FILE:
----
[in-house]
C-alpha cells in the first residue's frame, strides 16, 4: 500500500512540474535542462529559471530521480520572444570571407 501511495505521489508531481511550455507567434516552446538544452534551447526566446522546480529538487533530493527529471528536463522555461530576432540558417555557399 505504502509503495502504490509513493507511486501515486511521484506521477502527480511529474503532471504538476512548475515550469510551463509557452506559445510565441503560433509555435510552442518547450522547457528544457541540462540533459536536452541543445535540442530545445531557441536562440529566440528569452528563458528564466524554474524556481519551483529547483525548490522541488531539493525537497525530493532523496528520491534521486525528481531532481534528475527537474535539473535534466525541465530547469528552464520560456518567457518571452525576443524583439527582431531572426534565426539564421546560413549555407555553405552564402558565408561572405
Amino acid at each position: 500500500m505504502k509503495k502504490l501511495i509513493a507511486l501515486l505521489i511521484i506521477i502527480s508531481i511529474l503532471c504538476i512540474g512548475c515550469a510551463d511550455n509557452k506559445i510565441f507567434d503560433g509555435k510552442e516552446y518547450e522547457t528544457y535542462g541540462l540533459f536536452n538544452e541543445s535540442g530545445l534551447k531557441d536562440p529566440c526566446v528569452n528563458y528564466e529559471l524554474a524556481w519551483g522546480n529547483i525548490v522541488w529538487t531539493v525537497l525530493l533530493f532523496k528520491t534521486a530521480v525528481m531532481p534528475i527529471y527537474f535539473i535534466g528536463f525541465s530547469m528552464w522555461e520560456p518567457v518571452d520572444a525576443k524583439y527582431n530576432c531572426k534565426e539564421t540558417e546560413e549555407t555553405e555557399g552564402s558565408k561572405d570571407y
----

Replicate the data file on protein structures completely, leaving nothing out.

[in-house]
C-alpha cells in the first residue's frame, strides 16, 4: 500500500512540474535542462529559471530521480520572444570571407 501511495505521489508531481511550455507567434516552446538544452534551447526566446522546480529538487533530493527529471528536463522555461530576432540558417555557399 505504502509503495502504490509513493507511486501515486511521484506521477502527480511529474503532471504538476512548475515550469510551463509557452506559445510565441503560433509555435510552442518547450522547457528544457541540462540533459536536452541543445535540442530545445531557441536562440529566440528569452528563458528564466524554474524556481519551483529547483525548490522541488531539493525537497525530493532523496528520491534521486525528481531532481534528475527537474535539473535534466525541465530547469528552464520560456518567457518571452525576443524583439527582431531572426534565426539564421546560413549555407555553405552564402558565408561572405
Amino acid at each position: 500500500m505504502k509503495k502504490l501511495i509513493a507511486l501515486l505521489i511521484i506521477i502527480s508531481i511529474l503532471c504538476i512540474g512548475c515550469a510551463d511550455n509557452k506559445i510565441f507567434d503560433g509555435k510552442e516552446y518547450e522547457t528544457y535542462g541540462l540533459f536536452n538544452e541543445s535540442g530545445l534551447k531557441d536562440p529566440c526566446v528569452n528563458y528564466e529559471l524554474a524556481w519551483g522546480n529547483i525548490v522541488w529538487t531539493v525537497l525530493l533530493f532523496k528520491t534521486a530521480v525528481m531532481p534528475i527529471y527537474f535539473i535534466g528536463f525541465s530547469m528552464w522555461e520560456p518567457v518571452d520572444a525576443k524583439y527582431n530576432c531572426k534565426e539564421t540558417e546560413e549555407t555553405e555557399g552564402s558565408k561572405d570571407y